What to Expect:
The currency of Bhutan is called Ngultrum (Nu.). For economic
reasons, the Bhutanese ngultrum is equivalent to the Indian
Rupees (Rs.) which is also accepted in the country as legal
tender. Major currencies and travelers cheques can be exchanged
in the banks and some hotels. Credit cards are accepted at only
a few of the hotels and shopping establishments in the country.
Dzongkha is the national language of Bhutan, however English is
common. It is the language used in the education system across
the country, alongside the native language. Nepali is prevalent
in the south while Bumthangkha, Khyengkha and Sharchopkha are
common dialects in the central and eastern Bhutan.
Hotels and lodges built in the traditional Bhutanese style are
found in all of Bhutan’s major towns. Accommodation will always
include rooms with private baths (toilet and shower), heating
appliances, daily linen service, and food. In eastern and
central Bhutan, accommodations are simple with access to basic
facilities. At Bhutan Journey we will select the best available
hotels with ambience and excellent services.
Bhutanese dishes are rich with spicy chili and cheese flavors.
Bhutan’s hotels have a choice of Bhutanese, Indian, Chinese and
Japanese dishes, as well as some other continental foods. Other
foods are also available to accommodate your preferences and
needs if we have advanced notice.
Beverages and Drinks
Bhutan is known across the world for its excellent production of
beverages and drinks. Alcohol is widely available at reasonable
prices. In rural areas you can get home brewed Ara, which is
similar to Japanese Saki. Other imported beverages are also
served at the hotels. Bottled mineral water is available
throughout the country.
Power and Electricity
Electricity is available in all of the towns frequently visited
by tourists. The voltage supply is 220/240. Tourists intending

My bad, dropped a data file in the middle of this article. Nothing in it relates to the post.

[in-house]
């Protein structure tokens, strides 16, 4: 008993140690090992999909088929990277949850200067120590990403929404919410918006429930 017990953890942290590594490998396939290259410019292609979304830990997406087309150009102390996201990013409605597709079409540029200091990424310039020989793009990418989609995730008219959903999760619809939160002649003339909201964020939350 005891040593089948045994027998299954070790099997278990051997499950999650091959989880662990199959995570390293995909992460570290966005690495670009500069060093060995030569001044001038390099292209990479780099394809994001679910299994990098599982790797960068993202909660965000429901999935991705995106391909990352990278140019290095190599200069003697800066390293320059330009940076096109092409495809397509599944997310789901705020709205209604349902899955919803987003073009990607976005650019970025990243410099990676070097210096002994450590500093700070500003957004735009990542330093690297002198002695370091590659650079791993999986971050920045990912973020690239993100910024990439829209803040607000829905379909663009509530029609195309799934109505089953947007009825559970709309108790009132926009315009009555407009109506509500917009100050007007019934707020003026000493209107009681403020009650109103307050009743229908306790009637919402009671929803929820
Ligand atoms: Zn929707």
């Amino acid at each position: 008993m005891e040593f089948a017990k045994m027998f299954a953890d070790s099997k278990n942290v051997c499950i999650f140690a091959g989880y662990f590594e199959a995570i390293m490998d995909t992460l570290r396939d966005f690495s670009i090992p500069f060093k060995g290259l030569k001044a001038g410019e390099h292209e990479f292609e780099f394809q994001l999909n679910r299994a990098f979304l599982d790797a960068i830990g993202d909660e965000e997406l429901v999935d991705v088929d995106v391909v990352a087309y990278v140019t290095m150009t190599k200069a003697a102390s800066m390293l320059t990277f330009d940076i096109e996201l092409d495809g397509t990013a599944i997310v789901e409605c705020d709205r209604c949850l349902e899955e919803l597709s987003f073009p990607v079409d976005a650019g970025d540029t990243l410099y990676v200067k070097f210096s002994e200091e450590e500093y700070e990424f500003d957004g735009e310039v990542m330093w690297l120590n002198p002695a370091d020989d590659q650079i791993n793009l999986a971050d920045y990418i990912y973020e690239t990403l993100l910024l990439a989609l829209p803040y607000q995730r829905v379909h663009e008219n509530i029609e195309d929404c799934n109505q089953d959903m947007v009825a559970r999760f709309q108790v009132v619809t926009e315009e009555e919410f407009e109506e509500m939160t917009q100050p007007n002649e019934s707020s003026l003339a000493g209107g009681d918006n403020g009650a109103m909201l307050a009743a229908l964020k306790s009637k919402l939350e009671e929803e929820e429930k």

to carry electrical appliances are advised to bring a converter
with an adapter kit.
Bhutan time is 6 hours ahead of GMT and there is only one time
zone across the country.
Between late May and early October it is summer with
temperatures ranging from 5 to 27 Celsius (40–80 F) and monsoon
season, with heavy rainfall, is from June to August. Light
layers of natural or synthetic fabrics are recommended, with
heavier outer layers for the evening, such as sweaters or fleece
jackets. A light raincoat or umbrella is useful for the rainy
moments and waterproof gear is recommended for longer treks
Good health facilities are available in the major towns.
However, it is always advisable to take caution while traveling
to rural areas by drinking only bottled water. For trekkers, it
is most important to acclimatize to higher altitudes.
Telecommunication facilities are available across the country
although overseas mobile phones will not operate. If constant
communication is required we recommend use of a satellite
telephone. With the introduction of internet to Bhutan in 1999,
visitors can also access internet facilities in all major towns
To capture the beauty of Bhutan, you are advised to carry plenty
of film and batteries. You cannot count on being able to
purchase the most current photographic supplies: e.g., batteries
and digital disks. Only a few things are available in some
In order to protect against unforeseen accidents and mishaps, it
is advisable to have travel insurance policy from your country.
The policy coverage should include helicopter evacuation and
medical assistance, among others, since such policies are not
available in Bhutan.
Bhutan is safe place as crime rate is almost negligible. The
towns and cities are safe to enable you to roam without any
Shopping malls in Bhutan are filled with traditional
handicrafts, textiles, jewelry, baskets, masks, paintings and
woodcarvings, all of which make excellent souvenirs.
In order to ensure your conformable travel, A Bhutan Journey
has a fleet of Japanese imported vehicles like Land Cruiser,
Toyota Cars, Hiace Buses, Hilux, etc.